Defining Ara: Part II
We left off last week with Part I – just figuring out what genre-space Ara fit into. So now let’s get a bit more down-and-dirty with some specifics. Not all the specifics mind you, but some. I keep getting fussed at about spoilers and to not say the things.
Scale and Scope
So, as mentioned previously, Ara is big. Hands down the biggest game many here have worked on. This is both a breath of fresh air and something that poses a unique set of issues to solve.
One thing we wanted to do early on was do a better job at modelling the modern world. Many games in the genre focus on a specific time frame and many choose an earlier position in history to set their game, say such as ancient Rome or pre-Industrial Revolution. So, there’s a lot of area here already tread, and in many cases, done exceedingly well. Far future and the what-ifs of interstellar space have also been done and done well. But…what about our modern time? Where’s the love there?
We set out to try and model some of the challenging situations that occur in our day to day lives. Diplomatic alliances spanning twenty-plus countries. World Wars that are truly worldly. Global economics where one point of failure can cause a chain reaction crash.
And not all bad things like that. Opportunities to also befriend other nations in cooperative manners, knowing that there’s no way they’ll be a competitor in the end, so it’s a safe maneuver. When you’ve only got 8 players in the game, everyone is a potential threat. But what about 15? 20? More? (I’m being yelled at again to stop talking again.)
The map itself is also monstrous in scale. If we’re going to hold all those <<insert secret number>> players into one space, there’s a certain size the map needs to be in order to accommodate them. This increased size also allows for more interesting and varied geological formations and variations. Continents can look and play truly differently from one another, exploration has purpose beyond just more space. It’s different space.
We’ll do more on the map and biomes later. There will be pictures. Lots of pretty pictures.
Space is the Constraint
So, while the map is absolutely ginormous, it’s not unlimited. With the increase in space, we also had the opportunity to increase the max player count afforded for each map. This not only allows for more varied opportunities in the kinds of relationships you can have with the other players in a given game (more on that below), it also introduces a new form of restraint to push against – space.
Expansion is fairly easy early on in a given game, but by the time you’re put a few tech eras behind you, you’ll find that you’re probably starting to struggle to find some elbow room around you. Specific resources might be scarce for you, but plentiful just on the other side of that border. Perhaps you’ve unlocked a cool new building you want to plop down, but don’t have an open space for it anymore. Or you’ve found that you’ve unfortunately become land-locked and in dire need of a sea access point. What to do?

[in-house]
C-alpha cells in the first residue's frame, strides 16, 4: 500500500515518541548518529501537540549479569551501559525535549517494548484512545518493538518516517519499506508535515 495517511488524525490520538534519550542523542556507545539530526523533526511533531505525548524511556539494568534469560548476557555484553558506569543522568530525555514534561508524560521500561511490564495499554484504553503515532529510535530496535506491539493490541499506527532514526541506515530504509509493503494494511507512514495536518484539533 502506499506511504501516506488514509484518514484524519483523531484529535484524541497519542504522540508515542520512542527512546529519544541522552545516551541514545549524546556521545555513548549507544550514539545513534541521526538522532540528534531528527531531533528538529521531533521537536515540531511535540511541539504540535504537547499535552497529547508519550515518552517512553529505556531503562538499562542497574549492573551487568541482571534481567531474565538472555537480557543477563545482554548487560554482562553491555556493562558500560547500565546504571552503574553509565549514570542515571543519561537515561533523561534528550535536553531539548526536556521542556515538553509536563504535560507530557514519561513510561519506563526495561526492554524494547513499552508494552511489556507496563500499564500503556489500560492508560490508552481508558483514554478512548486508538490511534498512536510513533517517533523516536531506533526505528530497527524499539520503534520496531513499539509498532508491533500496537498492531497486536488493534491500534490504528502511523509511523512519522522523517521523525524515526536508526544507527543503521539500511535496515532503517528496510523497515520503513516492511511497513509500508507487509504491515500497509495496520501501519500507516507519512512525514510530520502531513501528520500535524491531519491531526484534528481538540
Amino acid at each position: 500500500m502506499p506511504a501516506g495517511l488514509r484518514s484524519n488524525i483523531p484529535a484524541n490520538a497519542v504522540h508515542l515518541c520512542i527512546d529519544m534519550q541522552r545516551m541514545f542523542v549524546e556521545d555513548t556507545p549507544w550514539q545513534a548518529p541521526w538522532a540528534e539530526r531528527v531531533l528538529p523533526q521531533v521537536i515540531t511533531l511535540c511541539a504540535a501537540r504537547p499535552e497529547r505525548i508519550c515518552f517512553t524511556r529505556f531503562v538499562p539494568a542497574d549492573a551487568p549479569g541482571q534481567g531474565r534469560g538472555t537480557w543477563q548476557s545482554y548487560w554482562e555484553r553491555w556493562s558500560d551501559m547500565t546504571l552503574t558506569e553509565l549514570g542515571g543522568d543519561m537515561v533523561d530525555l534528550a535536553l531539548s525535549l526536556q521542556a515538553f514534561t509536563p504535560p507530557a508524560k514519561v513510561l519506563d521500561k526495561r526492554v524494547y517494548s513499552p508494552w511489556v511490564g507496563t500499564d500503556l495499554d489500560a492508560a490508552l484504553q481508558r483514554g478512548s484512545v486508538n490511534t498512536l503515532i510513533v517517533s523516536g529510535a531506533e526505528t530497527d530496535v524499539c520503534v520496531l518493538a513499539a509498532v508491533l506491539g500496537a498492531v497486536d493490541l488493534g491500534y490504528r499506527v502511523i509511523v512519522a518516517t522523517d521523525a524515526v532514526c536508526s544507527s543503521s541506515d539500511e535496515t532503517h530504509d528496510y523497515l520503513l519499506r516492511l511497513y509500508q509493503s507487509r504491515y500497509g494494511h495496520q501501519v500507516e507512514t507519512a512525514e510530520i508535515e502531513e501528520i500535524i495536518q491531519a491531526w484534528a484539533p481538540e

Take a look at any actual map from the past couple hundred years, and you’ll find that people tend to spread out and take up space until they hit the border of other people doing the same thing. The world is not peppered with swathes of unowned territories and empty wilderness, and Ara is no different. You’ll need to figure out your space constraints as part of your nation’s continued growth, whether it be through friendly diplomatic dealings with your neighbors, recombining your regions into more productive units (more on that in a few weeks), or with less friendly dealings involving pointy sticks.
Tackling Optimal Strategy
Another big area the team wanted to focus on was what to do with the giant elephant in the strategy room – our friend and nemesis optimal strategy.
- Playing strategy games to figure out how they work is fun.
- Deep diving into systems and assembling a plan for how to use them to your best advantage is fun.
- Crushing your enemies beneath your superior wit and intellect is fun.
- Doing the same damn string of actions every game you play once you figured out ‘the right and only strategy to win’ is not fun.
Take as a singular example of this phenomenon, our old friend the Technology Tree. Lots of games have them. (Never mind many of them aren’t trees, but really inverted pyramids, but whatever). The issue with something like a preset static tree with preset costs, is that you’ve created a solvable system. There will be a shortest path, an optimal path, through that thing to a given point, whether that’s to a specific tech or to the end. And there are algorithms to employ thanks to Operations Research to do it easy peasy…kinda takes the magic out of deciding what to research next if you know at the back of your mind that taking Metallurgy over Archery will cost you 5 turns worth or research production and possibly cost you that much needed time 300 turns down the road. (As we all know, these kinds of games are exercises in exponential growth – one tiny misstep early equates to huge losses later).